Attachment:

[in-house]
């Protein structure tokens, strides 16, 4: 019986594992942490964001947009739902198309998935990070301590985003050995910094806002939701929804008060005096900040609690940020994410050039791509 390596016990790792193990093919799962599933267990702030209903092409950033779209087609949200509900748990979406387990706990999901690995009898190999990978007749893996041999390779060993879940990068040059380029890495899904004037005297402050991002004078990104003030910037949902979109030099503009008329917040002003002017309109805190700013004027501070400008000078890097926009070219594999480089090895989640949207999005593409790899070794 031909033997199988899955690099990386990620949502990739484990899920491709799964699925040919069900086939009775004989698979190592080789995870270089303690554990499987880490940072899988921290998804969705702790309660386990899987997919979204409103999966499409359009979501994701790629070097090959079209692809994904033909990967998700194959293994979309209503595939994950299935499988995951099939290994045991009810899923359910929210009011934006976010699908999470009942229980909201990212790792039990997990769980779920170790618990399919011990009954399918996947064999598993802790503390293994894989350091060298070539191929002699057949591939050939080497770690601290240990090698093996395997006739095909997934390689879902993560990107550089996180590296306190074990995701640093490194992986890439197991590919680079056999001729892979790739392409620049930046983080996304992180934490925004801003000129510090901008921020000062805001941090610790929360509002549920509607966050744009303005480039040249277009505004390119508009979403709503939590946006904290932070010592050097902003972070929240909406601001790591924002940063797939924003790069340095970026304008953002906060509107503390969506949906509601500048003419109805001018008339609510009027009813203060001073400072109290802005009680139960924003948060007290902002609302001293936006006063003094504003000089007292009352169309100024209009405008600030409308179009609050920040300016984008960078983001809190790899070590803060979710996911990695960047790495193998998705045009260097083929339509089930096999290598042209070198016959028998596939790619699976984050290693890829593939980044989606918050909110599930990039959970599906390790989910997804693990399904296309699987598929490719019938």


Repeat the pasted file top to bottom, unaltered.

[in-house]
């Protein structure tokens, strides 16, 4: 019986594992942490964001947009739902198309998935990070301590985003050995910094806002939701929804008060005096900040609690940020994410050039791509 390596016990790792193990093919799962599933267990702030209903092409950033779209087609949200509900748990979406387990706990999901690995009898190999990978007749893996041999390779060993879940990068040059380029890495899904004037005297402050991002004078990104003030910037949902979109030099503009008329917040002003002017309109805190700013004027501070400008000078890097926009070219594999480089090895989640949207999005593409790899070794 031909033997199988899955690099990386990620949502990739484990899920491709799964699925040919069900086939009775004989698979190592080789995870270089303690554990499987880490940072899988921290998804969705702790309660386990899987997919979204409103999966499409359009979501994701790629070097090959079209692809994904033909990967998700194959293994979309209503595939994950299935499988995951099939290994045991009810899923359910929210009011934006976010699908999470009942229980909201990212790792039990997990769980779920170790618990399919011990009954399918996947064999598993802790503390293994894989350091060298070539191929002699057949591939050939080497770690601290240990090698093996395997006739095909997934390689879902993560990107550089996180590296306190074990995701640093490194992986890439197991590919680079056999001729892979790739392409620049930046983080996304992180934490925004801003000129510090901008921020000062805001941090610790929360509002549920509607966050744009303005480039040249277009505004390119508009979403709503939590946006904290932070010592050097902003972070929240909406601001790591924002940063797939924003790069340095970026304008953002906060509107503390969506949906509601500048003419109805001018008339609510009027009813203060001073400072109290802005009680139960924003948060007290902002609302001293936006006063003094504003000089007292009352169309100024209009405008600030409308179009609050920040300016984008960078983001809190790899070590803060979710996911990695960047790495193998998705045009260097083929339509089930096999290598042209070198016959028998596939790619699976984050290693890829593939980044989606918050909110599930990039959970599906390790989910997804693990399904296309699987598929490719019938």